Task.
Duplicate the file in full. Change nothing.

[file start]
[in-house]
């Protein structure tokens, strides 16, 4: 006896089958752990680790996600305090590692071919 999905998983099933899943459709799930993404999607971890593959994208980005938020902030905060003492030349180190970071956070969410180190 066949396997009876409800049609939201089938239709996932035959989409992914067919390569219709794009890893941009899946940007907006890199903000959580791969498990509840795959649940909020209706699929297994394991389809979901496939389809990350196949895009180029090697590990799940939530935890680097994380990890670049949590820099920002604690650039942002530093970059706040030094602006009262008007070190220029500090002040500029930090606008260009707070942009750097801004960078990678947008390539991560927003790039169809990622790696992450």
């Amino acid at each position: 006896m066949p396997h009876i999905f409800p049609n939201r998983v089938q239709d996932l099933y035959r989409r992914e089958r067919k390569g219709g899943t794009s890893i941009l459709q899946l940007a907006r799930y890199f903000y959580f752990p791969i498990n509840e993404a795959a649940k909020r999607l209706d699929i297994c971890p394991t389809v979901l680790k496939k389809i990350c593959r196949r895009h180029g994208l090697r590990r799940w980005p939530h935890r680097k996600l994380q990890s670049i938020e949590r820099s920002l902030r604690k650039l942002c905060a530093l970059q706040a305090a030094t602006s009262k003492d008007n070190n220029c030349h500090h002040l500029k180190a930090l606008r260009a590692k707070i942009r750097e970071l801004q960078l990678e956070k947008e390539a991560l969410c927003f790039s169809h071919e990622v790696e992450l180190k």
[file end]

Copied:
[in-house]
């Protein structure tokens, strides 16, 4: 006896089958752990680790996600305090590692071919 999905998983099933899943459709799930993404999607971890593959994208980005938020902030905060003492030349180190970071956070969410180190 066949396997009876409800049609939201089938239709996932035959989409992914067919390569219709794009890893941009899946940007907006890199903000959580791969498990509840795959649940909020209706699929297994394991389809979901496939389809990350196949895009180029090697590990799940939530935890680097994380990890670049949590820099920002604690650039942002530093970059706040030094602006009262008007070190220029500090002040500029930090606008260009707070942009750097801004960078990678947008390539991560927003790039169809990622790696992450």
């Amino acid at each position: 006896m066949p396997h009876i999905f409800p049609n939201r998983v089938q239709d996932l099933y035959r989409r992914e089958r067919k390569g219709g899943t794009s890893i941009l459709q899946l940007a907006r799930y890199f903000y959580f752990p791969i498990n509840e993404a795959a649940k909020r999607l209706d699929i297994c971890p394991t389809v979901l680790k496939k389809i990350c593959r196949r895009h180029g994208l090697r590990r799940w980005p939530h935890r680097k996600l994380q990890s670049i938020e949590r820099s920002l902030r604690k650039l942002c905060a530093l970059q706040a305090a030094t602006s009262k003492d008007n070190n220029c030349h500090h002040l500029k180190a930090l606008r260009a590692k707070i942009r750097e970071l801004q960078l990678e956070k947008e390539a991560l969410c927003f790039s169809h071919e990622v790696e992450l180190k």